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Bigfoot range and population speculation thread.

175 posts in this topic

I agree. Choke/pinch points are always something to look for on highway maps too. Large culverts passing underneath major highways that connect wild areas in either side are good locations to monitor. F&W do monitor these places also so checking their websites can sometimes be beneficial as those agencies do sometimes post pics on their websites of animals using the passageways. My thoughts? If BF exists and are in those habitats then F&S must have a photo or two of the creatures. I would also think that bridges over ravines would be good pinch points that a reclusive animal like Sasquatch would prefer to pass beneath as opposed to crossing the road above. Especially females with young ones in tow.

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This is the point I was making with regard to water sources in arid areas.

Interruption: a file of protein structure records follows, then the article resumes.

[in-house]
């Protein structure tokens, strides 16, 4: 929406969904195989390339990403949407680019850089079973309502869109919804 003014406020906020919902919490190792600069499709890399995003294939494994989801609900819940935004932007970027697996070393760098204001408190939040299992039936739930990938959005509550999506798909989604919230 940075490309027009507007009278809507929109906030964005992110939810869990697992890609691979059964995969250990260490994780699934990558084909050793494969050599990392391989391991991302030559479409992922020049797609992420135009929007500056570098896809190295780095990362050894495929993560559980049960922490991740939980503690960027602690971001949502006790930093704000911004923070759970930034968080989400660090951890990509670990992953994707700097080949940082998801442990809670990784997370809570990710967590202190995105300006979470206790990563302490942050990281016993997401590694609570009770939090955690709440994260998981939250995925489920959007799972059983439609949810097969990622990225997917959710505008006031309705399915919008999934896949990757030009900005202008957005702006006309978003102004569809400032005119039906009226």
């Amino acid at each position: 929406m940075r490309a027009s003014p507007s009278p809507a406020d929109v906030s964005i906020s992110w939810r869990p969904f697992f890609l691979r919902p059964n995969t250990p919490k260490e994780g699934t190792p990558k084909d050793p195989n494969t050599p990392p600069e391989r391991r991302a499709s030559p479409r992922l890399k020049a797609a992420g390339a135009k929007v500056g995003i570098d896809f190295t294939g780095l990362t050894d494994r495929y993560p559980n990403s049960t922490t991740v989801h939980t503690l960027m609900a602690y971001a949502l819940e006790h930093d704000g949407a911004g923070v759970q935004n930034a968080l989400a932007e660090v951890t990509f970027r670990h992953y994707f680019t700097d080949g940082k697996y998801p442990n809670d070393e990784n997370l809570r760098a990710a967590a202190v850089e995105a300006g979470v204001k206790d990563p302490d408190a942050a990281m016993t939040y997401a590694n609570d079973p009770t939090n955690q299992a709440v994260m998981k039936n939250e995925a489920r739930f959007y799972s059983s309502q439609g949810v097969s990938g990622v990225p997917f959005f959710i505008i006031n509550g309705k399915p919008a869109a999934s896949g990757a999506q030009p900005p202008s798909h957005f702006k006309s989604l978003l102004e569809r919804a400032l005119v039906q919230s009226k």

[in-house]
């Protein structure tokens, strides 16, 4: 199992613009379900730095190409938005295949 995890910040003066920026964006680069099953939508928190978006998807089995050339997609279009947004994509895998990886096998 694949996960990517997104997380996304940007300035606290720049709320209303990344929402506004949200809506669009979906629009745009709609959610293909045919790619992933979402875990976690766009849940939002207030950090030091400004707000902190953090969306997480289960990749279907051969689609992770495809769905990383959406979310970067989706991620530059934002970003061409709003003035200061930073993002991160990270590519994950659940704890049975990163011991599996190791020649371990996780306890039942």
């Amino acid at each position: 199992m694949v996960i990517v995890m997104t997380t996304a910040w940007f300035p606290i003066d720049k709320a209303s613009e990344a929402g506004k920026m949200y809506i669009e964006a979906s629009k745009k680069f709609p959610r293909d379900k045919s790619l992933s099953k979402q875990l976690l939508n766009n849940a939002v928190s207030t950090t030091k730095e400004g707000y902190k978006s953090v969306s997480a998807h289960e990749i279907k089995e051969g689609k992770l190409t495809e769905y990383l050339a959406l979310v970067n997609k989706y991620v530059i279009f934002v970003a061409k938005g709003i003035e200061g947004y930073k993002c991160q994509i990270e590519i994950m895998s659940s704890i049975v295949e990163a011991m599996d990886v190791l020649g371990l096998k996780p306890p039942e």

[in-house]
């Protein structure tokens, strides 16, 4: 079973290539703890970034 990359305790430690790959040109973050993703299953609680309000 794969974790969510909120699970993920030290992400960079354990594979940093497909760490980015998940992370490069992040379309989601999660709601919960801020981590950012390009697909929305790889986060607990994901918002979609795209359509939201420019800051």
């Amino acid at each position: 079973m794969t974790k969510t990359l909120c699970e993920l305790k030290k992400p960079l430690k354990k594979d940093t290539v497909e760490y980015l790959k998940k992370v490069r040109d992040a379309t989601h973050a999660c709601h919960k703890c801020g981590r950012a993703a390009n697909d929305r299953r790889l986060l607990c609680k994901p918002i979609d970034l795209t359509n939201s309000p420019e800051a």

You have to find the points that they either have to visit or cannot avoid.  

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And it's again, a very good point indeed. I think you wisely brought that up in the discussion regarding BF in the Desert Palm Springs area. And it makes perfect sense from both the aspects of available water for drinking as well as predation. Along those lines I am also thinking of remote accesses to underground aquifers as well since that particular area is an ancient seabed and so could be riddled with holes in the ground. All of the above ground watering for just the golf courses has to collect/percolate somewhere, too, beyond simply evaporating away. Gravity will do its work.